THE GOLDEN EAGLEby Janice Matturro on 12/21/13
I am walking down a familiar street near my grandmother's house. From a distance, I notice an outline of an animal's body. At first, I imagined it was a delicate deer. I soon realize, however, that it is actually a salt and brown-peppered feathered bird of gigantic proportions. It seems injured or wounded in some way.
I snap a picture of the bird with my cell phone as it slowly carries its weight toward the top of an overpass. Just as I finish snapping the picture the bird topples over the side of the overpass and disappears. Did it fall into the river below? I wonder, with a sense of concern for its survival.
Suddenly, just as quickly as it had disappeared over the side of the overpass it reappears, flying over the Hudson River headed in my direction, across a silent indigo sky with a wing spread that seemed to stretch for miles.
I am now both terrified and awestruck as I understand its intentions. It is definitely coming for me and my cell-phone. With one swipe of its claw, the bird sweeps me off the ground and on its back. I am now one with this magnificent bird, flying across the sky and over the river. As I hold on for dear life, I can feel its plush ad soft feathers against my hands and face. I can see its skin is thick with fat, and its claws are massive.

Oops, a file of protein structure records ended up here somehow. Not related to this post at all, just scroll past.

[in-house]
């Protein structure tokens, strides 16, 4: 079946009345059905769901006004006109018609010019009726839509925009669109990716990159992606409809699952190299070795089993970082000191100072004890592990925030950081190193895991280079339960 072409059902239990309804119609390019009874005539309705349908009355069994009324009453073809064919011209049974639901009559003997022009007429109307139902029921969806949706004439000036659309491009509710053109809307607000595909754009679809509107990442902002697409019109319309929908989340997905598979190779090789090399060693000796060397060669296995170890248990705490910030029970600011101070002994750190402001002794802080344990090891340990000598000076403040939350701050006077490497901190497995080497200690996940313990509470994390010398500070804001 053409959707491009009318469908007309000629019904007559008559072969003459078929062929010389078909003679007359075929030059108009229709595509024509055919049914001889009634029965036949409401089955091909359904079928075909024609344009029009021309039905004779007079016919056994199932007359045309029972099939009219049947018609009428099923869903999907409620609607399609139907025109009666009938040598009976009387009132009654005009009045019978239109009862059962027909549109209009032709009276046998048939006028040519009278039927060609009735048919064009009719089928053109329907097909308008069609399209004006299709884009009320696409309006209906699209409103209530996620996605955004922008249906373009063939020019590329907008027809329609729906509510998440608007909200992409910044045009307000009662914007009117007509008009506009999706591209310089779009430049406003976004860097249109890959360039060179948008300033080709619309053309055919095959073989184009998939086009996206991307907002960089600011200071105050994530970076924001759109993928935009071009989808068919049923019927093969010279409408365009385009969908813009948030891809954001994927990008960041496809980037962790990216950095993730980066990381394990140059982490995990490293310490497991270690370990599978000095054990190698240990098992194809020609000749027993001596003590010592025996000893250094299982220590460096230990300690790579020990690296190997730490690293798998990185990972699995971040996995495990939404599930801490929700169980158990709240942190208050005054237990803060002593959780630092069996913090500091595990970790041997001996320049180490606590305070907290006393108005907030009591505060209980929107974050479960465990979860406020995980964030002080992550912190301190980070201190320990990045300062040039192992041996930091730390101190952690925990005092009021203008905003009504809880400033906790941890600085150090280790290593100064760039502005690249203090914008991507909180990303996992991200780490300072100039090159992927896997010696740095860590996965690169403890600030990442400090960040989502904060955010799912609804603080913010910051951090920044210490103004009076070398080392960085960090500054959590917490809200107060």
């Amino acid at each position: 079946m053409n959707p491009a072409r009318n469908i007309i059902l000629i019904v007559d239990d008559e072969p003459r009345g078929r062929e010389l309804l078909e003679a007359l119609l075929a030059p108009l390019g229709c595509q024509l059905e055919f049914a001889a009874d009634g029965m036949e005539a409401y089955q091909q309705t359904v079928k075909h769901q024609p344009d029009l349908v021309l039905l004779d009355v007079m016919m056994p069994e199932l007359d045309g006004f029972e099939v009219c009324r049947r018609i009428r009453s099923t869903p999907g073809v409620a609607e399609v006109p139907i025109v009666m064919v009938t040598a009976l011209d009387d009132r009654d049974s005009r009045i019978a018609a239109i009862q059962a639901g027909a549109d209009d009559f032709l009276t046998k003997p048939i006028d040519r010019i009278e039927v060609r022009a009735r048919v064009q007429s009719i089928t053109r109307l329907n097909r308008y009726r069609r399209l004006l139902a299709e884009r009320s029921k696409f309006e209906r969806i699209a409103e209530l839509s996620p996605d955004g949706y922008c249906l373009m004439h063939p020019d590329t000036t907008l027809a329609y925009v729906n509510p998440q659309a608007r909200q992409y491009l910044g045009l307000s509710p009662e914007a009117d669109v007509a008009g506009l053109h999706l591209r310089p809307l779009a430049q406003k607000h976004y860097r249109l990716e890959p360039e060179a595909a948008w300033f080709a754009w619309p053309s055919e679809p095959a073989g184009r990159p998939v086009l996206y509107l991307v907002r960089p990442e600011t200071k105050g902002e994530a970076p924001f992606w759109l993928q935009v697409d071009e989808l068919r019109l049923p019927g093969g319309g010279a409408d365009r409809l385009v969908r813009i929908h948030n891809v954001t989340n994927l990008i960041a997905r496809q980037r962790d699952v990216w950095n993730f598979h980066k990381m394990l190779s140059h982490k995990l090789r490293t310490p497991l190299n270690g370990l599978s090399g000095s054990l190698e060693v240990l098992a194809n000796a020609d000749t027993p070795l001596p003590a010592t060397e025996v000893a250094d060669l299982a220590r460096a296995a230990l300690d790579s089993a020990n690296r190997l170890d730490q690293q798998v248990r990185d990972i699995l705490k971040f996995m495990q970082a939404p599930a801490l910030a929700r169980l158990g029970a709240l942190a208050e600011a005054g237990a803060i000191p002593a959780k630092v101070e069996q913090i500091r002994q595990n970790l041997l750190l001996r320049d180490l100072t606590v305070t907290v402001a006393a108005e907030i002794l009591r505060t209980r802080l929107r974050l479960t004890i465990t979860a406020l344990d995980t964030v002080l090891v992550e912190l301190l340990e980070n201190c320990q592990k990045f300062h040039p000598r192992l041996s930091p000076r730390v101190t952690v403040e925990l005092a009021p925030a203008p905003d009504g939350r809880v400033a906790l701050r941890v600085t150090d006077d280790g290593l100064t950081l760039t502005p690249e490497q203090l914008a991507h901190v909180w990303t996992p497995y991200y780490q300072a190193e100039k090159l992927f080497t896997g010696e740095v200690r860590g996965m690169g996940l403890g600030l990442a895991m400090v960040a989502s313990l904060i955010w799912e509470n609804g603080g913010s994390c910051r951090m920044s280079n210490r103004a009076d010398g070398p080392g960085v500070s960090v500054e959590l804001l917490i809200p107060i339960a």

After a timeless flight, the bird lands and I am on the ground once more; but the bird is not quite finished with me. It grabs my camera -- with an intense sense of authority -- and destroys it. Next, without warning, it grabs my right hand and begins to nibble on the palm of my hand. I can feel its beak gnawing deeply into the palm of my right hand as I watch in sheer terror. When the bird finally finishes nibbling, I gain the courage to peek at what is left of my right hand. To my surprise, instead of mangled palm, I find the bird has written the word GOOD in gold right in the middle of my palm.